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Ann Hum Biol. 2011 May;38(3):265-70. doi: 10.3109/03014460.2010.526147. Epub 2010 Nov 2.

Waist-to-height ratio as a screening tool for children with risk factors for cardiovascular disease.

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PhD Program in Health Sciences, Federal University of Health Sciences of Porto Alegre, Porto Alegre, Brazil.



Waist-to-height ratio (WHtR) has been recommended as a tool for predicting cardiovascular risk in children. However, there is little evidence about the accuracy of using WHtR as a predictor of disease risk in pre-school children.


To assess the accuracy of waist-to-height ratio (WHtR), waist circumference (WC) and body mass index (BMI) as well as to determine the optimal cut-off values for each of these measures in order to identify pre-school children with cardiovascular risks.


This study conducted a cross-sectional analysis of 315 children between 3-4 years of age. Multiple risk factors for cardiovascular disease (MRFCD) were defined as having two or more of the following conditions: HDL-c < 35 mg/dL, LDL-c ≥ 110 mg/dL, triglycerides ≥ 150 mg/dL and systolic and/or diastolic blood pressure ≥ 90(th) percentile.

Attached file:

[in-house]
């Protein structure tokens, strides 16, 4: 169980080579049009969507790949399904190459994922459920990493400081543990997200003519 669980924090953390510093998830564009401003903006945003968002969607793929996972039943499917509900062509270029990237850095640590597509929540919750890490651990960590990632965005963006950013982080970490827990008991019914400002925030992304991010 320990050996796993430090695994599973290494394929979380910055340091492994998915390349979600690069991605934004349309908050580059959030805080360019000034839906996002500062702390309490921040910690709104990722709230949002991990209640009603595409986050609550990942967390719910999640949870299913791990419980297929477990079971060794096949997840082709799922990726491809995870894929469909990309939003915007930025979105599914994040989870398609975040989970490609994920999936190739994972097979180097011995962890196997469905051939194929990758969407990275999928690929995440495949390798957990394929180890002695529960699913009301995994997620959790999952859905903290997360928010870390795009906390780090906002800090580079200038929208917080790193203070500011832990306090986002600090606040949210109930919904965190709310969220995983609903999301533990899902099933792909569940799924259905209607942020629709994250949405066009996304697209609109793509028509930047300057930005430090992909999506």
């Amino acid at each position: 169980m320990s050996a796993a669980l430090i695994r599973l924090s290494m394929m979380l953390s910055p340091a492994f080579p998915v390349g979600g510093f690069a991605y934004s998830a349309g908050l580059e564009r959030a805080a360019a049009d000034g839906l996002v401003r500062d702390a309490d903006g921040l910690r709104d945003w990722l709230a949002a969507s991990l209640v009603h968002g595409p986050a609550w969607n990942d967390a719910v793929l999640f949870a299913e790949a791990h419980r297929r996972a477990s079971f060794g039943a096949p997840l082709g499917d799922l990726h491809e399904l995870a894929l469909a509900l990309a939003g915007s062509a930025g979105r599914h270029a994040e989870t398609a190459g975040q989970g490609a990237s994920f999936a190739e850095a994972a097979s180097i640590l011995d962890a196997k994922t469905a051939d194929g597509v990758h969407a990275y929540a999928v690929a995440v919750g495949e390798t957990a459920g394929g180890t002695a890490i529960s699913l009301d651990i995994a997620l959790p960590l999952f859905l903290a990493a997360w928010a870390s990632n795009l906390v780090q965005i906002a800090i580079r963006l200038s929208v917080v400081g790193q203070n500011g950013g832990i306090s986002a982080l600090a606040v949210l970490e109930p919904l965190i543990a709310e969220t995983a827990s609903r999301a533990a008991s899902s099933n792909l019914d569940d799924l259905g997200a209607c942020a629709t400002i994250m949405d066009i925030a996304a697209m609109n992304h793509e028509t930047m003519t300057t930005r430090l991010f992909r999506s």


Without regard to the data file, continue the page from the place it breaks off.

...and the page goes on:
The accuracy of WHtR in identifying cardiovascular risk in pre-school children was not significantly different compared to BMI or WC, for both sexes. The optimal cut-off measures for predicting cardiovascular risk in boys and girls, respectively, were as follows: 0.51 and 0.49 for WHtR; 0.61 and 0.69 for BMI Z-score; and 51.2 cm and 50.2 cm for WC.


The data support the use of a 0.5 cut-off value for WHtR to predict cardiovascular risk factors among pre-school children and suggest that using WHtR is comparable to both BMI and WC.

[Indexed for MEDLINE]

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